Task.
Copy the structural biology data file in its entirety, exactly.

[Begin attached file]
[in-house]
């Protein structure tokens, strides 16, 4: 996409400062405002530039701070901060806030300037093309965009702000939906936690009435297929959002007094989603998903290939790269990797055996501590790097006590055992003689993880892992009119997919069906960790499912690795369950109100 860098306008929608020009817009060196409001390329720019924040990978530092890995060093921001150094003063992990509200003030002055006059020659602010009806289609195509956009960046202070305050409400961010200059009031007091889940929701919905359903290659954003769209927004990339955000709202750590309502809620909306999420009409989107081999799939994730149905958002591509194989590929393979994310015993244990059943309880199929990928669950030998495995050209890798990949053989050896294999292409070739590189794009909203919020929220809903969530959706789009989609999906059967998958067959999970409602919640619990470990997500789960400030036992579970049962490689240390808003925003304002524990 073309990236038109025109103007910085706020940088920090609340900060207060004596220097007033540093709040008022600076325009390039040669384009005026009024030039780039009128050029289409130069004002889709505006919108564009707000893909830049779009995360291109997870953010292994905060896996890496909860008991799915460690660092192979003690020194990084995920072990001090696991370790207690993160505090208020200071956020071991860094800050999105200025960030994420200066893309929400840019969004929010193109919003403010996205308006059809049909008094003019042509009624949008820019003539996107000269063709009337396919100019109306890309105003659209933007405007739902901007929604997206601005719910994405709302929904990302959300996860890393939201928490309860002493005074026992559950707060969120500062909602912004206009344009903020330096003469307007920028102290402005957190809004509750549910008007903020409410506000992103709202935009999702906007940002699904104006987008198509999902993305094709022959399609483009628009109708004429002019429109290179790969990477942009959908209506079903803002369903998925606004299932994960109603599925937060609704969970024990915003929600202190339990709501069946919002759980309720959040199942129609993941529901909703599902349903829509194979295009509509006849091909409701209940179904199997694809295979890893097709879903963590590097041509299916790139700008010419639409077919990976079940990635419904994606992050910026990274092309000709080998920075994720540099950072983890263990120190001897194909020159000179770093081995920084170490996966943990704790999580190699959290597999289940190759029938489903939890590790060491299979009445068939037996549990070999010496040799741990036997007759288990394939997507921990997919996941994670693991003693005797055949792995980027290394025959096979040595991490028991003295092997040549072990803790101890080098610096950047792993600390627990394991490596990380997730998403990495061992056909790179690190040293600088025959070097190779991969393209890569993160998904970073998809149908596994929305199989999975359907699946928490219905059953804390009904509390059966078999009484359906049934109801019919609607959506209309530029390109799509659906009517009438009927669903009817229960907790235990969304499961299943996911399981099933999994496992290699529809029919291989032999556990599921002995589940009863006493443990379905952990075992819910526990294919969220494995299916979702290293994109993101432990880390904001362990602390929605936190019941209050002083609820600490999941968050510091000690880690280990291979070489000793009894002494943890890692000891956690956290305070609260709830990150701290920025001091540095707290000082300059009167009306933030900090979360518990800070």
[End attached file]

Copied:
[in-house]
């Protein structure tokens, strides 16, 4: 996409400062405002530039701070901060806030300037093309965009702000939906936690009435297929959002007094989603998903290939790269990797055996501590790097006590055992003689993880892992009119997919069906960790499912690795369950109100 860098306008929608020009817009060196409001390329720019924040990978530092890995060093921001150094003063992990509200003030002055006059020659602010009806289609195509956009960046202070305050409400961010200059009031007091889940929701919905359903290659954003769209927004990339955000709202750590309502809620909306999420009409989107081999799939994730149905958002591509194989590929393979994310015993244990059943309880199929990928669950030998495995050209890798990949053989050896294999292409070739590189794009909203919020929220809903969530959706789009989609999906059967998958067959999970409602919640619990470990997500789960400030036992579970049962490689240390808003925003304002524990 073309990236038109025109103007910085706020940088920090609340900060207060004596220097007033540093709040008022600076325009390039040669384009005026009024030039780039009128050029289409130069004002889709505006919108564009707000893909830049779009995360291109997870953010292994905060896996890496909860008991799915460690660092192979003690020194990084995920072990001090696991370790207690993160505090208020200071956020071991860094800050999105200025960030994420200066893309929400840019969004929010193109919003403010996205308006059809049909008094003019042509009624949008820019003539996107000269063709009337396919100019109306890309105003659209933007405007739902901007929604997206601005719910994405709302929904990302959300996860890393939201928490309860002493005074026992559950707060969120500062909602912004206009344009903020330096003469307007920028102290402005957190809004509750549910008007903020409410506000992103709202935009999702906007940002699904104006987008198509999902993305094709022959399609483009628009109708004429002019429109290179790969990477942009959908209506079903803002369903998925606004299932994960109603599925937060609704969970024990915003929600202190339990709501069946919002759980309720959040199942129609993941529901909703599902349903829509194979295009509509006849091909409701209940179904199997694809295979890893097709879903963590590097041509299916790139700008010419639409077919990976079940990635419904994606992050910026990274092309000709080998920075994720540099950072983890263990120190001897194909020159000179770093081995920084170490996966943990704790999580190699959290597999289940190759029938489903939890590790060491299979009445068939037996549990070999010496040799741990036997007759288990394939997507921990997919996941994670693991003693005797055949792995980027290394025959096979040595991490028991003295092997040549072990803790101890080098610096950047792993600390627990394991490596990380997730998403990495061992056909790179690190040293600088025959070097190779991969393209890569993160998904970073998809149908596994929305199989999975359907699946928490219905059953804390009904509390059966078999009484359906049934109801019919609607959506209309530029390109799509659906009517009438009927669903009817229960907790235990969304499961299943996911399981099933999994496992290699529809029919291989032999556990599921002995589940009863006493443990379905952990075992819910526990294919969220494995299916979702290293994109993101432990880390904001362990602390929605936190019941209050002083609820600490999941968050510091000690880690280990291979070489000793009894002494943890890692000891956690956290305070609260709830990150701290920025001091540095707290000082300059009167009306933030900090979360518990800070």